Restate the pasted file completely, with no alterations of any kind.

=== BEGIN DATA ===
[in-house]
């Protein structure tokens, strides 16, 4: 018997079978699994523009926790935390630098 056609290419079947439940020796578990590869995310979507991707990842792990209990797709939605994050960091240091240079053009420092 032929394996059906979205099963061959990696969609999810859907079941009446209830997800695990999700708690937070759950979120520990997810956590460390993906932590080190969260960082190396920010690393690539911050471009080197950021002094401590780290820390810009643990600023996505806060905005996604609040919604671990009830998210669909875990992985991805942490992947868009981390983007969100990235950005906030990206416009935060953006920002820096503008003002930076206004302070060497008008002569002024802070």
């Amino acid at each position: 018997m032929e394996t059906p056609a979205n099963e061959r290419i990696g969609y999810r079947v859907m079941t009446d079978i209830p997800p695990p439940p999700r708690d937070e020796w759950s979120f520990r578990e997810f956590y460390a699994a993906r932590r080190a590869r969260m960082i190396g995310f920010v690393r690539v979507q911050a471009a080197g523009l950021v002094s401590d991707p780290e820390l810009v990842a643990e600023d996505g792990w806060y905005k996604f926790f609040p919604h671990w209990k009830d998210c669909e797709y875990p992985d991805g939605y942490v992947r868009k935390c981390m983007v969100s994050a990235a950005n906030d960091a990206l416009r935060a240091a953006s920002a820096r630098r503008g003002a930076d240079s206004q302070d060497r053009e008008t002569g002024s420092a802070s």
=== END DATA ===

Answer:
[in-house]
């Protein structure tokens, strides 16, 4: 018997079978699994523009926790935390630098 056609290419079947439940020796578990590869995310979507991707990842792990209990797709939605994050960091240091240079053009420092 032929394996059906979205099963061959990696969609999810859907079941009446209830997800695990999700708690937070759950979120520990997810956590460390993906932590080190969260960082190396920010690393690539911050471009080197950021002094401590780290820390810009643990600023996505806060905005996604609040919604671990009830998210669909875990992985991805942490992947868009981390983007969100990235950005906030990206416009935060953006920002820096503008003002930076206004302070060497008008002569002024802070």
């Amino acid at each position: 018997m032929e394996t059906p056609a979205n099963e061959r290419i990696g969609y999810r079947v859907m079941t009446d079978i209830p997800p695990p439940p999700r708690d937070e020796w759950s979120f520990r578990e997810f956590y460390a699994a993906r932590r080190a590869r969260m960082i190396g995310f920010v690393r690539v979507q911050a471009a080197g523009l950021v002094s401590d991707p780290e820390l810009v990842a643990e600023d996505g792990w806060y905005k996604f926790f609040p919604h671990w209990k009830d998210c669909e797709y875990p992985d991805g939605y942490v992947r868009k935390c981390m983007v969100s994050a990235a950005n906030d960091a990206l416009r935060a240091a953006s920002a820096r630098r503008g003002a930076d240079s206004q302070d060497r053009e008008t002569g002024s420092a802070s």